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Weekly mortgage applications rise 0.1% as average loan size shrinks

Call it groundhog week. Mortgage application volume barely moved at all, eking out a 0.1 percent gain on a seasonally adjusted basis for the week ending July 17 from the previous week, according to the Mortgage Bankers Association (MBA). Volume, however, is better than a year ago by just over 8 percent.

What refinance volume lost, purchase volume gained. Applications to refinance fell 1 percent from the previous week, while purchase applications rose 1 percent, both seasonally adjusted. Purchase applications are still 18 percent higher than they were a year ago, but are down five percent in the last four weeks.


Mortgage applications Bank of America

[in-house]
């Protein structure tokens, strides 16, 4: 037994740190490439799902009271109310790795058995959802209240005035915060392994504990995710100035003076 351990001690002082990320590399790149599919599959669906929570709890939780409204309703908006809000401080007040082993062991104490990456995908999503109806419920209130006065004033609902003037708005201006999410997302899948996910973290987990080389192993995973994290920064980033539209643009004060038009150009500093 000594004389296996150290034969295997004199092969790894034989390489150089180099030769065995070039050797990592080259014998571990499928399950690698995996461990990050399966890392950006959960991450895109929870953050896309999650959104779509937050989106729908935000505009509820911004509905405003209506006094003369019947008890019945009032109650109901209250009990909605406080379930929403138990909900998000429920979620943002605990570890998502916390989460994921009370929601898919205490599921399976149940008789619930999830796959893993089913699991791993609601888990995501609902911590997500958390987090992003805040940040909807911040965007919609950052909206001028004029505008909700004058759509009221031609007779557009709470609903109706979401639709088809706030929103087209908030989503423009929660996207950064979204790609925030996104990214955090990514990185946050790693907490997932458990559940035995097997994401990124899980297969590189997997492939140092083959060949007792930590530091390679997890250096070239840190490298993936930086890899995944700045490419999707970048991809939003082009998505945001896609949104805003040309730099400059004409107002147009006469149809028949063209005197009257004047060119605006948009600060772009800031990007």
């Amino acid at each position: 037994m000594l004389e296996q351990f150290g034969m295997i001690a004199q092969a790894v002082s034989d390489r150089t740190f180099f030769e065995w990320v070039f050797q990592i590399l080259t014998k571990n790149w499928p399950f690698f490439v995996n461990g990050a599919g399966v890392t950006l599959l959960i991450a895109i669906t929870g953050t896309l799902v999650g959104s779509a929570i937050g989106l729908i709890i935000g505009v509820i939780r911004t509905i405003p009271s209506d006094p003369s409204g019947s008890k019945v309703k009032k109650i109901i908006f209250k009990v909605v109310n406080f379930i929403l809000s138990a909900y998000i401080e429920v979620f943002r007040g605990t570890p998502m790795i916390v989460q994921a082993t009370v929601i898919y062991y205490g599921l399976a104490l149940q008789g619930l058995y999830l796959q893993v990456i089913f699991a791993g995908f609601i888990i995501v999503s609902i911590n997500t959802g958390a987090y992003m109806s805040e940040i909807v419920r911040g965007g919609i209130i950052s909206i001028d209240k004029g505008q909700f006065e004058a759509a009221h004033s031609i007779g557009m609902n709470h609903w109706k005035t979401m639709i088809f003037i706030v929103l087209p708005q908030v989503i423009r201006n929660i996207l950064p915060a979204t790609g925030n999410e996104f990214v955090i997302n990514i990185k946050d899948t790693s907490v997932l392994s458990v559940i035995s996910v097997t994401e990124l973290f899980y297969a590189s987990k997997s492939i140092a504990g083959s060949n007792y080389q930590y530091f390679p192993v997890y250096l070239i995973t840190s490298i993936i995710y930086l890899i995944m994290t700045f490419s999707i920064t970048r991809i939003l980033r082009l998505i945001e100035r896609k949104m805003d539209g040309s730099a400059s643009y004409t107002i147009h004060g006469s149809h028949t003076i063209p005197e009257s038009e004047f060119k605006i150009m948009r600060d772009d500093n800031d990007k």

Patrick T. Fallon | Bloomberg | Getty Images

There was one noteworthy move in the data: The average loan size appears to have shrunk on purchase applications since May, even as home prices rise. It is now at the lowest level since February.

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"Given the overall increase in purchase volume, we view this as a positive development, as it signifies more first-time homebuyers getting into the market," noted Mike Fratantoni, chief economist for the MBA. "We are not back to levels typical of a healthy market, but for the first time in a while it is steadily improving."

Mortgage rates have been volatile since early May, but seem to have settled again. This may be the cause of a pull-back in the share of adjustable-rate loan applications (ARMs), which had been rising steadily. ARMs offer lower interest rates but are higher risk in a rising rate environment.

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The average contract interest rate for 30-year fixed-rate mortgages with conforming loan balances ($417,000 or less) remained unchanged at 4.23 percent, with points decreasing to 0.34 from 0.39 (including the origination fee) for 80 percent loan-to-value ratio (LTV) loans, according to the MBA.